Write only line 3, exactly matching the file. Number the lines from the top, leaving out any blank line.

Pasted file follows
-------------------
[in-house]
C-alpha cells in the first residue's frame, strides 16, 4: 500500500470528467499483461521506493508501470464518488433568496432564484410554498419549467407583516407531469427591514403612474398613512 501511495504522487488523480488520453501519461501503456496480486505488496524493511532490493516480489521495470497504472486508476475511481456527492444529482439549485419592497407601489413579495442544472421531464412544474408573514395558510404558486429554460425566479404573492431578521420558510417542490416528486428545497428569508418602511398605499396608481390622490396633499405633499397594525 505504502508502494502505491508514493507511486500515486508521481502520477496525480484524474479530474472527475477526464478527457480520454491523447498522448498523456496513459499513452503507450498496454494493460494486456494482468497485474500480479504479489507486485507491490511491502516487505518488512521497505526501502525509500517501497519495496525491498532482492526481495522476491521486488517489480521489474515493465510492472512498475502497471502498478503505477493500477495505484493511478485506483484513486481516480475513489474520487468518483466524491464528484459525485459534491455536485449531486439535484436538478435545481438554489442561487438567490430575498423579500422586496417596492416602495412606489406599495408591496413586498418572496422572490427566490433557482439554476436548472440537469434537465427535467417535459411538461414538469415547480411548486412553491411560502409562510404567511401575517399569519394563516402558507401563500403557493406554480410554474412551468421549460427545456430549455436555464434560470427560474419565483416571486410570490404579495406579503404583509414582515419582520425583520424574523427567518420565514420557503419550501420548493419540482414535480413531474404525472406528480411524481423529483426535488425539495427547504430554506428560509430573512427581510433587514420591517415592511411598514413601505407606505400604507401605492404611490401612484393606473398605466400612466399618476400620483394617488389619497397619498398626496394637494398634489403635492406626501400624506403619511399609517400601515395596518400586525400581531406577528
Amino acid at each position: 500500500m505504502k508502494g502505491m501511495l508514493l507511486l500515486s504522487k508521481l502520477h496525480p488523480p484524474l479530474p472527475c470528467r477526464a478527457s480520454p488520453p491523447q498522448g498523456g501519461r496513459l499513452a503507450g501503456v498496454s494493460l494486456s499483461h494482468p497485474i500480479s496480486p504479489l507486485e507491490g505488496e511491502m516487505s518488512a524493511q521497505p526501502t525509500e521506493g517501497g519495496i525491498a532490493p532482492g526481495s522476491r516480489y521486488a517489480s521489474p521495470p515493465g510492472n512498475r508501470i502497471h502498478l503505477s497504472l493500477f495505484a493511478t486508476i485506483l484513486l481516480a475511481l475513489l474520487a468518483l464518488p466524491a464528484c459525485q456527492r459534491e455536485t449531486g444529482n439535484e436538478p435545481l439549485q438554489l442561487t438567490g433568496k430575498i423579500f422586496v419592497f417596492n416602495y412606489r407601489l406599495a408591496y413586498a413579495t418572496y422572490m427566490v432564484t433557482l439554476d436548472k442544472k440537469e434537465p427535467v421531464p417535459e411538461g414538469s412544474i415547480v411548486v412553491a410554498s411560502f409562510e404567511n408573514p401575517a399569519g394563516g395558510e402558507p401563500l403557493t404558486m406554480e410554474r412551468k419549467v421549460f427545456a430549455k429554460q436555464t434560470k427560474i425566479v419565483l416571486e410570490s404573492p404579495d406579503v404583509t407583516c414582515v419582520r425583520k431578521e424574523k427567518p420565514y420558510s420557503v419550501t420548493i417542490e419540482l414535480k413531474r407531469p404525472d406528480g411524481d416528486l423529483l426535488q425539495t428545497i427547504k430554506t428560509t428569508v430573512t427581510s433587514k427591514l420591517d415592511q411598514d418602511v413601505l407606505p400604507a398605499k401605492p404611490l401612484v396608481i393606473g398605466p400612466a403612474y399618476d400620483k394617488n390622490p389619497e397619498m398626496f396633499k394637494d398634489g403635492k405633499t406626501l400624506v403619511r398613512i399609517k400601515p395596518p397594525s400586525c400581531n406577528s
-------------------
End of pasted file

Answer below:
Amino acid at each position: 500500500m505504502k508502494g502505491m501511495l508514493l507511486l500515486s504522487k508521481l502520477h496525480p488523480p484524474l479530474p472527475c470528467r477526464a478527457s480520454p488520453p491523447q498522448g498523456g501519461r496513459l499513452a503507450g501503456v498496454s494493460l494486456s499483461h494482468p497485474i500480479s496480486p504479489l507486485e507491490g505488496e511491502m516487505s518488512a524493511q521497505p526501502t525509500e521506493g517501497g519495496i525491498a532490493p532482492g526481495s522476491r516480489y521486488a517489480s521489474p521495470p515493465g510492472n512498475r508501470i502497471h502498478l503505477s497504472l493500477f495505484a493511478t486508476i485506483l484513486l481516480a475511481l475513489l474520487a468518483l464518488p466524491a464528484c459525485q456527492r459534491e455536485t449531486g444529482n439535484e436538478p435545481l439549485q438554489l442561487t438567490g433568496k430575498i423579500f422586496v419592497f417596492n416602495y412606489r407601489l406599495a408591496y413586498a413579495t418572496y422572490m427566490v432564484t433557482l439554476d436548472k442544472k440537469e434537465p427535467v421531464p417535459e411538461g414538469s412544474i415547480v411548486v412553491a410554498s411560502f409562510e404567511n408573514p401575517a399569519g394563516g395558510e402558507p401563500l403557493t404558486m406554480e410554474r412551468k419549467v421549460f427545456a430549455k429554460q436555464t434560470k427560474i425566479v419565483l416571486e410570490s404573492p404579495d406579503v404583509t407583516c414582515v419582520r425583520k431578521e424574523k427567518p420565514y420558510s420557503v419550501t420548493i417542490e419540482l414535480k413531474r407531469p404525472d406528480g411524481d416528486l423529483l426535488q425539495t428545497i427547504k430554506t428560509t428569508v430573512t427581510s433587514k427591514l420591517d415592511q411598514d418602511v413601505l407606505p400604507a398605499k401605492p404611490l401612484v396608481i393606473g398605466p400612466a403612474y399618476d400620483k394617488n390622490p389619497e397619498m398626496f396633499k394637494d398634489g403635492k405633499t406626501l400624506v403619511r398613512i399609517k400601515p395596518p397594525s400586525c400581531n406577528s